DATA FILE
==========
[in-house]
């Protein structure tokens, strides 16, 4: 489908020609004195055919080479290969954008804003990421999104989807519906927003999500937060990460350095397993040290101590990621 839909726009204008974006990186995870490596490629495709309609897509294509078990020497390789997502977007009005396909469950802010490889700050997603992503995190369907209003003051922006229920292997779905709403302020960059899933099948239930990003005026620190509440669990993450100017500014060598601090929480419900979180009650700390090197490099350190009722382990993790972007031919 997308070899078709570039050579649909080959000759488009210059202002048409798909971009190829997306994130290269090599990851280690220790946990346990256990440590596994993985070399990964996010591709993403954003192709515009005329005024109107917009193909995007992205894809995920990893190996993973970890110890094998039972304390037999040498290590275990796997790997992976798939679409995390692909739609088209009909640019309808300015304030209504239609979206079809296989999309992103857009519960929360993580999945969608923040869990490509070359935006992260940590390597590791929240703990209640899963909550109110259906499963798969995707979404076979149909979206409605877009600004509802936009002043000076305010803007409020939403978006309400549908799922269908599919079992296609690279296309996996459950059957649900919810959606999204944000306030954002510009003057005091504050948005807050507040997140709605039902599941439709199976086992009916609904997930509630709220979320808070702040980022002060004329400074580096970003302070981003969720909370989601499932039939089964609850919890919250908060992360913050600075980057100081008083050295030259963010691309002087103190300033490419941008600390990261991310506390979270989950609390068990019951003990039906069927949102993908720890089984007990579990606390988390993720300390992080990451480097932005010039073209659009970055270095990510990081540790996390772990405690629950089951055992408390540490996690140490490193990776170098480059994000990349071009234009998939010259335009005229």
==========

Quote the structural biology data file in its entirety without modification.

[in-house]
């Protein structure tokens, strides 16, 4: 489908020609004195055919080479290969954008804003990421999104989807519906927003999500937060990460350095397993040290101590990621 839909726009204008974006990186995870490596490629495709309609897509294509078990020497390789997502977007009005396909469950802010490889700050997603992503995190369907209003003051922006229920292997779905709403302020960059899933099948239930990003005026620190509440669990993450100017500014060598601090929480419900979180009650700390090197490099350190009722382990993790972007031919 997308070899078709570039050579649909080959000759488009210059202002048409798909971009190829997306994130290269090599990851280690220790946990346990256990440590596994993985070399990964996010591709993403954003192709515009005329005024109107917009193909995007992205894809995920990893190996993973970890110890094998039972304390037999040498290590275990796997790997992976798939679409995390692909739609088209009909640019309808300015304030209504239609979206079809296989999309992103857009519960929360993580999945969608923040869990490509070359935006992260940590390597590791929240703990209640899963909550109110259906499963798969995707979404076979149909979206409605877009600004509802936009002043000076305010803007409020939403978006309400549908799922269908599919079992296609690279296309996996459950059957649900919810959606999204944000306030954002510009003057005091504050948005807050507040997140709605039902599941439709199976086992009916609904997930509630709220979320808070702040980022002060004329400074580096970003302070981003969720909370989601499932039939089964609850919890919250908060992360913050600075980057100081008083050295030259963010691309002087103190300033490419941008600390990261991310506390979270989950609390068990019951003990039906069927949102993908720890089984007990579990606390988390993720300390992080990451480097932005010039073209659009970055270095990510990081540790996390772990405690629950089951055992408390540490996690140490490193990776170098480059994000990349071009234009998939010259335009005229």